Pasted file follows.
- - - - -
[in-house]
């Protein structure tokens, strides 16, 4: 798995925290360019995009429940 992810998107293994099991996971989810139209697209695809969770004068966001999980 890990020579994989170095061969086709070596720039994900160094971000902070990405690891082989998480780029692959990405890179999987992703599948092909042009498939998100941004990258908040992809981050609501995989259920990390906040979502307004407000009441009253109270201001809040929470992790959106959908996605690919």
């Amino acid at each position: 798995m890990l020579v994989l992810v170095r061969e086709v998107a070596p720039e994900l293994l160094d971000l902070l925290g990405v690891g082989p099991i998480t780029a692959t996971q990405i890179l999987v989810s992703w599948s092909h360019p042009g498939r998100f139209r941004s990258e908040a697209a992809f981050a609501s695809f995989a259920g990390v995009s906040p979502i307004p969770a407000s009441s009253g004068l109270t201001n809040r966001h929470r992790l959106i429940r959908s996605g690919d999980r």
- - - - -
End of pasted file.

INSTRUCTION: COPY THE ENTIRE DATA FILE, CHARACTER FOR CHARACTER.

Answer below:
[in-house]
């Protein structure tokens, strides 16, 4: 798995925290360019995009429940 992810998107293994099991996971989810139209697209695809969770004068966001999980 890990020579994989170095061969086709070596720039994900160094971000902070990405690891082989998480780029692959990405890179999987992703599948092909042009498939998100941004990258908040992809981050609501995989259920990390906040979502307004407000009441009253109270201001809040929470992790959106959908996605690919």
């Amino acid at each position: 798995m890990l020579v994989l992810v170095r061969e086709v998107a070596p720039e994900l293994l160094d971000l902070l925290g990405v690891g082989p099991i998480t780029a692959t996971q990405i890179l999987v989810s992703w599948s092909h360019p042009g498939r998100f139209r941004s990258e908040a697209a992809f981050a609501s695809f995989a259920g990390v995009s906040p979502i307004p969770a407000s009441s009253g004068l109270t201001n809040r966001h929470r992790l959106i429940r959908s996605g690919d999980r």